How to master hip hop

Illustration: Inkee Wang

Mastering to many is a “dark art” that’s often viewed as a difficult process. In this blog post, we uncover a few techniques to get you started on mastering hip hop in your bedroom.

1. Understand the genre

Mixing and mastering, or in fact music production of any kind, will be so much easier if we understand what makes a genre unique. Every genre out there has certain musical and sonic elements that define it. For example, most hip hop songs have an extended low end and crispy highs (you know, those trap hats) and rap vocals that are dry. In general, most hip hop productions have boosted low and high ends that you should take note of and respect when mastering. Knowing what hip hop sounds like also comes with its challenges – having a big low end poses a problem with compression, limiting, and loudness, as low end takes up a lot of energy in a mix. But don’t worry, we will address this later on.

2. Get a reference track

You should always have a reference track if you are just starting out trying to master. A reference track is a song that you would like your master to sound like sonically. When picking a reference track, I’ll try to pick one that has similar instruments and frequency components to the mix that I’m mastering so that I know I’m not trying to do the impossible. There are plenty of tools out there such as iZotope’s Ozone 8 Advanced that make it easy to a/b between your master and your reference track. I highly suggest you check it out – the Tonal Balance Control feature in particular is a game changer.

3. Know your target levels

Mastering is all about getting a mix ready for listening on different streaming platforms and mediums. To ensure that your master is loud enough for each platform, you will need to know the target levels for each. Unfortunately, each streaming platform has a different target level. For easy reference, here are the target levels of some common platforms:

Apple Music: -16 LUFS

Spotify: -14 LUFS

Tidal: -14 LUFS

YouTube: -13 LUFS

You may be wondering how to reach these target levels. For beginners, Ozone 8 Advanced has a “learn threshold” feature on their limiter that automatically adjusts the limiter’s threshold to reach the target LUFS. This makes it easy for you and leaves out all the guesswork.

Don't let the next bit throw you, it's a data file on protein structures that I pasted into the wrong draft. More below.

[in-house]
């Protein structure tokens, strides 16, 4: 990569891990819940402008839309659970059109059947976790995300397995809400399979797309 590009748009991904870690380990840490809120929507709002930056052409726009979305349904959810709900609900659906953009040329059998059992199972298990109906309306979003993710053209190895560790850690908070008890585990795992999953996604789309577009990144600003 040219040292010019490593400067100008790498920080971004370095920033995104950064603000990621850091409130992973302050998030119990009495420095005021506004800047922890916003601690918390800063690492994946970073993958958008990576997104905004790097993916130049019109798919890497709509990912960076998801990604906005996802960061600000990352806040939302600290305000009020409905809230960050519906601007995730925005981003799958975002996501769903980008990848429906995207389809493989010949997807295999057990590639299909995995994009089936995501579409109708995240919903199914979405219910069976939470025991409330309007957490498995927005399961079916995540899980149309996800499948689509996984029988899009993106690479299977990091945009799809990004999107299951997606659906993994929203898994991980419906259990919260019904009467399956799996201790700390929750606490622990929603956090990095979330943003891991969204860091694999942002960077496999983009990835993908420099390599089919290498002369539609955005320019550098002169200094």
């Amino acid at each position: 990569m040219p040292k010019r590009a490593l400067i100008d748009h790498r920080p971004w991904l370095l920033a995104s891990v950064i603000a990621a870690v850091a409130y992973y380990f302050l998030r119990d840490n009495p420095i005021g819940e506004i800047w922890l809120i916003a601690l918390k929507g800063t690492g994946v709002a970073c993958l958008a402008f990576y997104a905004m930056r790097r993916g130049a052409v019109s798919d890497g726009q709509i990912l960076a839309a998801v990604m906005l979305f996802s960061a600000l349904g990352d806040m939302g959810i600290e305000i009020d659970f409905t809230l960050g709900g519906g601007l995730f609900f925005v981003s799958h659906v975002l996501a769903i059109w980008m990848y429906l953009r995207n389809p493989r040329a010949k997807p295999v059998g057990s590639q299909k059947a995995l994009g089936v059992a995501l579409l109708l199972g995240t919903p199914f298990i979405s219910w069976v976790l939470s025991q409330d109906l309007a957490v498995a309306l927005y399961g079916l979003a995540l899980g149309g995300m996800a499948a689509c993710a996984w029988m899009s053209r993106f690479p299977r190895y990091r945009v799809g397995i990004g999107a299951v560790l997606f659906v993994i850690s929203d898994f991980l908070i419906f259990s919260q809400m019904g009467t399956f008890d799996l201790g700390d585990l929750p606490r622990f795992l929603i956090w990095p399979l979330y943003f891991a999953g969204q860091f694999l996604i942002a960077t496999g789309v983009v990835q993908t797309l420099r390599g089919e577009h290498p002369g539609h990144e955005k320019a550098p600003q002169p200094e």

4. Equalization, compression, and limiting

There’s a lot to be said about the process of mastering a track, and not everything can be covered in this blog post. That said, here are some takeaways specific to hip hop that you should know when equalizing, compressing and limiting.

Equalization

  • The best way to clean up booming 808s and thumping bass frequencies is to apply a high-pass filter to your master. By setting your HPF to around 30 Hz with a gentle slope, you clean up the unnecessary rumble and give your mix more headroom.
  • To achieve a nice pristine high end, try using a high shelf EQ at the top end, gently raising from around 9 kHz and upwards to give the mix some air and definition. A little boost goes a long way – don’t over do it.

Compression

  • Multi-band compressors are the way to go when mastering hip hop tracks. Given the amount of low end energy, I would advise splitting the multi-band compressor into 3 or 4 bands (low, low-mid, mid, and highs).
  • By splitting the compression bands, you apply compression to frequency bands that appear ‘out of control.’ For example, if you find that the mix is too bright only at certain parts of the song, you can apply some light compression to tone down the harshness, allowing for a more relaxing listening experience.

Limiting

  • Now that you have a target level to reach, limiting should be a little easier. For starters, simply pull down the limiter’s threshold until you reach your target level. I suggest using a loudness meter such as the one in Ozone or PSPAudioware’s Triple Meter for beginners.
  • Be careful not to over-limit. If you do, your master will sound squashed and lack dynamic range, which will not translate well at all on streaming platforms.
  • As a general rule of thumb, try to keep the gain reduction on a limiter at an average of 3.5 dB.

This blog post is just scraping the surface when it comes to mastering. If you are keen to learn more, check out our extensive guide on how to master for beginners. If you have any questions, let me know in the comments!

May 4, 2018

Reuben Raman Product Marketing Manager at Splice